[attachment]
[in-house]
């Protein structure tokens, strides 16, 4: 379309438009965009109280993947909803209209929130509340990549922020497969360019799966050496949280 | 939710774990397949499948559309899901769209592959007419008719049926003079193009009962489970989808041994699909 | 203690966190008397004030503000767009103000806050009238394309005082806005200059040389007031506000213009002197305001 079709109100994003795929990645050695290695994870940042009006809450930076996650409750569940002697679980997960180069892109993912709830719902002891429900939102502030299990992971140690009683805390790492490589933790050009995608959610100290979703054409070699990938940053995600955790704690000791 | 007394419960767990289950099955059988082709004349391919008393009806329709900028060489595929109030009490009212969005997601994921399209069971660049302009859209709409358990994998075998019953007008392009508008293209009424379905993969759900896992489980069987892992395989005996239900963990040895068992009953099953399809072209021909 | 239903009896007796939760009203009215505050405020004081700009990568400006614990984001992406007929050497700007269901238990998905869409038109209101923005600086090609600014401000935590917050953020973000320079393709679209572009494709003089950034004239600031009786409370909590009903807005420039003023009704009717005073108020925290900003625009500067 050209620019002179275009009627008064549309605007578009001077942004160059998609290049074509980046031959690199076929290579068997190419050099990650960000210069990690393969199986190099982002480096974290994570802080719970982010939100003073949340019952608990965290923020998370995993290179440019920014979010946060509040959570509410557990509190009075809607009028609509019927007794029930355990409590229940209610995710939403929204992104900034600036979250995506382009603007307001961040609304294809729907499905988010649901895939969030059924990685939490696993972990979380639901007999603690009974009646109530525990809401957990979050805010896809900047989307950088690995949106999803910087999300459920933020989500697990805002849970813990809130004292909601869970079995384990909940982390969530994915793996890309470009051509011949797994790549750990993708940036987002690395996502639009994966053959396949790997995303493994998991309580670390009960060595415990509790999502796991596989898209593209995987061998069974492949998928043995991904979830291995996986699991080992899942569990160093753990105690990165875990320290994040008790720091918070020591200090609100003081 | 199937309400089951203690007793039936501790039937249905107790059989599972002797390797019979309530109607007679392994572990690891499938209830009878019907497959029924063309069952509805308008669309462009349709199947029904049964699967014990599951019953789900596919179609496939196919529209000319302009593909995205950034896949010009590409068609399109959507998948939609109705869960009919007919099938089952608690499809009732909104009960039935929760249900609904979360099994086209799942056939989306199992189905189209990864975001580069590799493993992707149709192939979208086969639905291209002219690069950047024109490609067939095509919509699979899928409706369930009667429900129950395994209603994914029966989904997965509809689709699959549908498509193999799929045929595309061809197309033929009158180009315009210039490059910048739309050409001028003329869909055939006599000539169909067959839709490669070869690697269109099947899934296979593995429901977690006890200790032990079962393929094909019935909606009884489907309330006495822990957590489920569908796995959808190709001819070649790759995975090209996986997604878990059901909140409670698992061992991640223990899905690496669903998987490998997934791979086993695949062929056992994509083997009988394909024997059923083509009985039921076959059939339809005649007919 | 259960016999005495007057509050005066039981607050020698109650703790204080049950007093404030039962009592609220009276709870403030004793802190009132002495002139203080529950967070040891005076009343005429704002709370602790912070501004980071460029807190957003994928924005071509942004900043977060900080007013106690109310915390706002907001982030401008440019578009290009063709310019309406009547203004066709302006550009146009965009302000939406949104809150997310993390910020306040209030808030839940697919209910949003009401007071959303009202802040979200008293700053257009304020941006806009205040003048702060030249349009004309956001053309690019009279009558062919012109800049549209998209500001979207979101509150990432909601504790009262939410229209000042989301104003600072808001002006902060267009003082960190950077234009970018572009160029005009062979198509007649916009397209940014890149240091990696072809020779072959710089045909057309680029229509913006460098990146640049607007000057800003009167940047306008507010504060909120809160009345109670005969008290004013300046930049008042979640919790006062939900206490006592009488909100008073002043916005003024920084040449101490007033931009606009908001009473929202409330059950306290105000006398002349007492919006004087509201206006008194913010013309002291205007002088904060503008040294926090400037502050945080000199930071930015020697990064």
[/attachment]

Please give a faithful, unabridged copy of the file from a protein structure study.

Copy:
[in-house]
């Protein structure tokens, strides 16, 4: 379309438009965009109280993947909803209209929130509340990549922020497969360019799966050496949280 | 939710774990397949499948559309899901769209592959007419008719049926003079193009009962489970989808041994699909 | 203690966190008397004030503000767009103000806050009238394309005082806005200059040389007031506000213009002197305001 079709109100994003795929990645050695290695994870940042009006809450930076996650409750569940002697679980997960180069892109993912709830719902002891429900939102502030299990992971140690009683805390790492490589933790050009995608959610100290979703054409070699990938940053995600955790704690000791 | 007394419960767990289950099955059988082709004349391919008393009806329709900028060489595929109030009490009212969005997601994921399209069971660049302009859209709409358990994998075998019953007008392009508008293209009424379905993969759900896992489980069987892992395989005996239900963990040895068992009953099953399809072209021909 | 239903009896007796939760009203009215505050405020004081700009990568400006614990984001992406007929050497700007269901238990998905869409038109209101923005600086090609600014401000935590917050953020973000320079393709679209572009494709003089950034004239600031009786409370909590009903807005420039003023009704009717005073108020925290900003625009500067 050209620019002179275009009627008064549309605007578009001077942004160059998609290049074509980046031959690199076929290579068997190419050099990650960000210069990690393969199986190099982002480096974290994570802080719970982010939100003073949340019952608990965290923020998370995993290179440019920014979010946060509040959570509410557990509190009075809607009028609509019927007794029930355990409590229940209610995710939403929204992104900034600036979250995506382009603007307001961040609304294809729907499905988010649901895939969030059924990685939490696993972990979380639901007999603690009974009646109530525990809401957990979050805010896809900047989307950088690995949106999803910087999300459920933020989500697990805002849970813990809130004292909601869970079995384990909940982390969530994915793996890309470009051509011949797994790549750990993708940036987002690395996502639009994966053959396949790997995303493994998991309580670390009960060595415990509790999502796991596989898209593209995987061998069974492949998928043995991904979830291995996986699991080992899942569990160093753990105690990165875990320290994040008790720091918070020591200090609100003081 | 199937309400089951203690007793039936501790039937249905107790059989599972002797390797019979309530109607007679392994572990690891499938209830009878019907497959029924063309069952509805308008669309462009349709199947029904049964699967014990599951019953789900596919179609496939196919529209000319302009593909995205950034896949010009590409068609399109959507998948939609109705869960009919007919099938089952608690499809009732909104009960039935929760249900609904979360099994086209799942056939989306199992189905189209990864975001580069590799493993992707149709192939979208086969639905291209002219690069950047024109490609067939095509919509699979899928409706369930009667429900129950395994209603994914029966989904997965509809689709699959549908498509193999799929045929595309061809197309033929009158180009315009210039490059910048739309050409001028003329869909055939006599000539169909067959839709490669070869690697269109099947899934296979593995429901977690006890200790032990079962393929094909019935909606009884489907309330006495822990957590489920569908796995959808190709001819070649790759995975090209996986997604878990059901909140409670698992061992991640223990899905690496669903998987490998997934791979086993695949062929056992994509083997009988394909024997059923083509009985039921076959059939339809005649007919 | 259960016999005495007057509050005066039981607050020698109650703790204080049950007093404030039962009592609220009276709870403030004793802190009132002495002139203080529950967070040891005076009343005429704002709370602790912070501004980071460029807190957003994928924005071509942004900043977060900080007013106690109310915390706002907001982030401008440019578009290009063709310019309406009547203004066709302006550009146009965009302000939406949104809150997310993390910020306040209030808030839940697919209910949003009401007071959303009202802040979200008293700053257009304020941006806009205040003048702060030249349009004309956001053309690019009279009558062919012109800049549209998209500001979207979101509150990432909601504790009262939410229209000042989301104003600072808001002006902060267009003082960190950077234009970018572009160029005009062979198509007649916009397209940014890149240091990696072809020779072959710089045909057309680029229509913006460098990146640049607007000057800003009167940047306008507010504060909120809160009345109670005969008290004013300046930049008042979640919790006062939900206490006592009488909100008073002043916005003024920084040449101490007033931009606009908001009473929202409330059950306290105000006398002349007492919006004087509201206006008194913010013309002291205007002088904060503008040294926090400037502050945080000199930071930015020697990064």